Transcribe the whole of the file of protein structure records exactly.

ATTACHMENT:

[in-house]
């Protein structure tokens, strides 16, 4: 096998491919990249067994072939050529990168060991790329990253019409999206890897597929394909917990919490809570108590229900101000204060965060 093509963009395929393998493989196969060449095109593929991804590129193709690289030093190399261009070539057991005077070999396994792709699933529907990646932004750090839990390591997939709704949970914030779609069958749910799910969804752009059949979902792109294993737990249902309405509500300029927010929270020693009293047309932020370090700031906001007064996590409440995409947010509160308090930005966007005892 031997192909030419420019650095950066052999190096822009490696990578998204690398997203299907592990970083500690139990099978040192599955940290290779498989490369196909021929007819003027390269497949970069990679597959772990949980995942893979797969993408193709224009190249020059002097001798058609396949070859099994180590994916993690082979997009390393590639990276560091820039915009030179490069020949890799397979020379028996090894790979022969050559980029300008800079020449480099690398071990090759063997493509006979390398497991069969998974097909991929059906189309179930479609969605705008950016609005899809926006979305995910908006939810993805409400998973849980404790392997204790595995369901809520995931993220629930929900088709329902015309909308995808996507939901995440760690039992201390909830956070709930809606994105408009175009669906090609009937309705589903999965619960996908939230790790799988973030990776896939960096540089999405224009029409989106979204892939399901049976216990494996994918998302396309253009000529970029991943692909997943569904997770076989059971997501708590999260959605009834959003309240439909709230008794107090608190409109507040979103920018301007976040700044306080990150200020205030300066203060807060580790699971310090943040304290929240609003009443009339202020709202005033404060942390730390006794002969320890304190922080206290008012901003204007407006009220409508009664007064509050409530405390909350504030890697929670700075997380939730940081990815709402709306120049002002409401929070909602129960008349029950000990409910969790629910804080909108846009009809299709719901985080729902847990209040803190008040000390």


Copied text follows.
[in-house]
């Protein structure tokens, strides 16, 4: 096998491919990249067994072939050529990168060991790329990253019409999206890897597929394909917990919490809570108590229900101000204060965060 093509963009395929393998493989196969060449095109593929991804590129193709690289030093190399261009070539057991005077070999396994792709699933529907990646932004750090839990390591997939709704949970914030779609069958749910799910969804752009059949979902792109294993737990249902309405509500300029927010929270020693009293047309932020370090700031906001007064996590409440995409947010509160308090930005966007005892 031997192909030419420019650095950066052999190096822009490696990578998204690398997203299907592990970083500690139990099978040192599955940290290779498989490369196909021929007819003027390269497949970069990679597959772990949980995942893979797969993408193709224009190249020059002097001798058609396949070859099994180590994916993690082979997009390393590639990276560091820039915009030179490069020949890799397979020379028996090894790979022969050559980029300008800079020449480099690398071990090759063997493509006979390398497991069969998974097909991929059906189309179930479609969605705008950016609005899809926006979305995910908006939810993805409400998973849980404790392997204790595995369901809520995931993220629930929900088709329902015309909308995808996507939901995440760690039992201390909830956070709930809606994105408009175009669906090609009937309705589903999965619960996908939230790790799988973030990776896939960096540089999405224009029409989106979204892939399901049976216990494996994918998302396309253009000529970029991943692909997943569904997770076989059971997501708590999260959605009834959003309240439909709230008794107090608190409109507040979103920018301007976040700044306080990150200020205030300066203060807060580790699971310090943040304290929240609003009443009339202020709202005033404060942390730390006794002969320890304190922080206290008012901003204007407006009220409508009664007064509050409530405390909350504030890697929670700075997380939730940081990815709402709306120049002002409401929070909602129960008349029950000990409910969790629910804080909108846009009809299709719901985080729902847990209040803190008040000390």